Sakata Inx India speaks about inks suitable for food packaging

Sakata delivers ink systems for Nestlé India

VK Seth managing director Sakata Inx India Photo Sakata Inx India
VK Seth managing director Sakata Inx India Photo Sakata Inx India

A guideline for evaluating inks suitable for food packaging is that it is binding on all suppliers to printers and converters of packaging laminates that the ingredients used in producing food packaging do not impact food content adversely and deteriorate its quality in any way.

Managing director of Sakata Inx India says, “The printer and food packagers always have the expectation that inks should be compliant to all important global and local regulations for food packaging safety. However, since regulations of the industry vary across the globe, Sakata Inx as a leading ink supplier always stands for food safety and strives to comply with all the regulatory aspects on food packaging by introducing the right technology.”

Sakata supplies Bellecolor which is one of the best gravure ink systems presently being used in the Indian market. Sakata is leader in the food packaging flexible segment and its Bellecolor is a Toluene and Ketone free lamination grade one ink system suitable for all laminations up to retort packaging for food. It was introduced almost a decade ago in the Indian market.

Additionally, this ink system has a minimal residual odor which is quite suitable for indirect food contact packaging. It ensures that there is no migration of any monomeric ingredient and hence there is no contamination of food through packaging from ink.

Accepting Nestlé’s requirements

Accepting the rigid requirements from Nestlé, Sakata’s XGL-0415 SR Ink System which has no PVC in the ink has been implemented from January 2022. Sakata took a proactive initiative for sustainable inks for food packaging and has already given this suitable option to Indian flexible packaging converters as a PVC free ink system. It does not contain PVC either in homopolymer or copolymer form.

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In addition, this lamination grade ink system is also Toluene and Ketone free with minimal residual odor in the laminates. It has already been approved by Nestle and successfully launched in Indian Market.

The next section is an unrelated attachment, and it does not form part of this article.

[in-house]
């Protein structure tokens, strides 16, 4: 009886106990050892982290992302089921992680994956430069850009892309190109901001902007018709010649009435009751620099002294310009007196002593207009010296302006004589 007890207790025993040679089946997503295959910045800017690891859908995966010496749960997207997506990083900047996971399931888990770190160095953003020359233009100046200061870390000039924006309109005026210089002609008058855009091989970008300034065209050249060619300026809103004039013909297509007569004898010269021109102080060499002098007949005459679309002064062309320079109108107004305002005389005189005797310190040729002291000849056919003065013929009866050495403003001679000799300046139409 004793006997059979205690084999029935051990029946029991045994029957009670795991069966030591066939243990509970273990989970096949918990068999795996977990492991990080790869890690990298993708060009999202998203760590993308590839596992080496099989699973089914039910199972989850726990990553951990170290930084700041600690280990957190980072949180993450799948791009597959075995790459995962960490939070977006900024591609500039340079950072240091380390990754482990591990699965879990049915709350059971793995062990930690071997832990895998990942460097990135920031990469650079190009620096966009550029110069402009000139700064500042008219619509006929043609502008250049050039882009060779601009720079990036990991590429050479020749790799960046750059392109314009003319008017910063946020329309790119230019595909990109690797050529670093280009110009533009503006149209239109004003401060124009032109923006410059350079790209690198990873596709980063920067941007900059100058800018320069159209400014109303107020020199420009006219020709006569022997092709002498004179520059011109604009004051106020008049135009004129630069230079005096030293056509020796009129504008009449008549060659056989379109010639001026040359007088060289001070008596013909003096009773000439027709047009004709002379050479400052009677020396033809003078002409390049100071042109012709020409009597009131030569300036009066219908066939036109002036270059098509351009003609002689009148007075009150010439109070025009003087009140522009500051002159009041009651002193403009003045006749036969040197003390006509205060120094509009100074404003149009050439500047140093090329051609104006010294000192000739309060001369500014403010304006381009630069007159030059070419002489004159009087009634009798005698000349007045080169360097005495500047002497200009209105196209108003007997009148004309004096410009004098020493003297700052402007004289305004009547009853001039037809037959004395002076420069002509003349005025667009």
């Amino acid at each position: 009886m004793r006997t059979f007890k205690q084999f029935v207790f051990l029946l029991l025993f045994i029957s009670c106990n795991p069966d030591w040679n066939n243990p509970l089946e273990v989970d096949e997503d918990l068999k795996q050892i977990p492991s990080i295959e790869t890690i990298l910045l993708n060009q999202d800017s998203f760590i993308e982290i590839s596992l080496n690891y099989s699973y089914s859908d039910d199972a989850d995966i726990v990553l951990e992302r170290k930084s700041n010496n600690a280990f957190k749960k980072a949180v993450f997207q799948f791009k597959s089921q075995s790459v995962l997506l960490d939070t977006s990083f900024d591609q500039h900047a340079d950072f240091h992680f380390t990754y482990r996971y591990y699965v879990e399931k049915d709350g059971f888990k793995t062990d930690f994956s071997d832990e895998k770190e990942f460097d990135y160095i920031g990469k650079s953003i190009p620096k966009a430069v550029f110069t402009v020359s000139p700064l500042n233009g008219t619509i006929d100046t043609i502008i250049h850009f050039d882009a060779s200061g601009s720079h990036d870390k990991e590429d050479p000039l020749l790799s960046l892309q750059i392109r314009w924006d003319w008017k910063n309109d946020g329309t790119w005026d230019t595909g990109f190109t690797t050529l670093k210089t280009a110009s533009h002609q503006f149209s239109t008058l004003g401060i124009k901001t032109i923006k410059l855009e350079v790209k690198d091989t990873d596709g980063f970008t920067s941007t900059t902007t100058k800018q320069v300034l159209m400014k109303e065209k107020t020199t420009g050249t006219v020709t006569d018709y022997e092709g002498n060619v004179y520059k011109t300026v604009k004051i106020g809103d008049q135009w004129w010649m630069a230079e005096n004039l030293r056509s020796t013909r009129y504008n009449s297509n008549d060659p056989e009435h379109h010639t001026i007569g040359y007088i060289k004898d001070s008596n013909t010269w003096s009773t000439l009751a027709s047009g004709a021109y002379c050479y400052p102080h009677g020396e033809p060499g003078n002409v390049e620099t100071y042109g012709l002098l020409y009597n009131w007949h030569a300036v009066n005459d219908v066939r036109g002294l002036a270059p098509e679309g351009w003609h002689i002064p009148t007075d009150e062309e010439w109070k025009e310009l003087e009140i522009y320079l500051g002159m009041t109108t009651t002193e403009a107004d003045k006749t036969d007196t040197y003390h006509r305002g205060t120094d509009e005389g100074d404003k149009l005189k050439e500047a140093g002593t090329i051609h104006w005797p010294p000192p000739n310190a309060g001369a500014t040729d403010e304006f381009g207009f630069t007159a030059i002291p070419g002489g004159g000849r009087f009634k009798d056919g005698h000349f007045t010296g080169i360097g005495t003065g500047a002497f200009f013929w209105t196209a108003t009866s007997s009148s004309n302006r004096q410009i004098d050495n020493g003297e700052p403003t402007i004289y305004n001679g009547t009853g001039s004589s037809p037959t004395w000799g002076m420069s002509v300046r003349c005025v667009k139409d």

Seth adds further explains, “For surface applications also, we have established our Toluene free NT-60 ink system for wraparound labels and the NT-SP-PVC for Shrink PET and Shrink PVC applications. In the gravure segment we strictly comply with the IS 15495 including Swiss Ordinance requirements.”

For sustainability compliance, Sakata has introduced washable inks, biomass base inks and various coatings to ensure minimum oxygen transmission and water vapor transmission. Through these coatings, similar polymeric combinations can be used to produce packaging laminates for food packaging, which ensure proper recycling of laminates.

For offset printed food monocartons

In the offset segment, Sakata has introduced its mineral oil and dryer-free Ecopure I HP-Evolve inks. The SF ink is suitable for printing the non-food contact surface of food packaging made of paper and board. It does not contain any mineral oils and driers and therefore, aldehydes being generated during the oxidation drying process cannot form or be produced.

Seth adds, “It must be kept in mind that it is the aldehydes produced in the drying process that are responsible for changing organoleptic behavior of food items. The dryer-free Ecopure I HP-Evolve inks are 100% based on vegetable oils and its derivatives. This ink is also considered more renewable than normal VOC free Inks.”

The Covid-19 pandemic led to the country-wide lockdown on 25 March 2020. It will be two years tomorrow as I write this. What have we learned in this time? Maybe the meaning of resilience since small companies like us have had to rely on our resources and the forbearance of our employees as we have struggled to produce our trade platforms.

The print and packaging industries have been fortunate, although the commercial printing industry is still to recover. We have learned more about the digital transformation that affects commercial printing and packaging. Ultimately digital will help print grow in a country where we are still far behind in our paper and print consumption and where digital is a leapfrog technology that will only increase the demand for print in the foreseeable future.

Web analytics show that we now have readership in North America and Europe amongst the 90 countries where our five platforms reach. Our traffic which more than doubled in 2020, has at times gone up by another 50% in 2021. And advertising which had fallen to pieces in 2020 and 2021, has started its return since January 2022.

As the economy approaches real growth with unevenness and shortages a given, we are looking forward to the PrintPack India exhibition in Greater Noida. We are again appointed to produce the Show Daily on all five days of the show from 26 to 30 May 2022.

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– Naresh Khanna

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Editor of Indian Printer and Publisher since 1979 and Packaging South Asia since 2007. Trained as an offset printer and IBM 360 computer programmer. Active in the movement to implement Indian scripts for computer-aided typesetting. Worked as a consultant and trainer to the Indian print and newspaper industry. Visiting faculty of IDC at IIT Powai in the 1990s. Also founder of IPP Services, Training and Research and has worked as its principal industry researcher since 1999. Author of book: Miracle of Indian Democracy.


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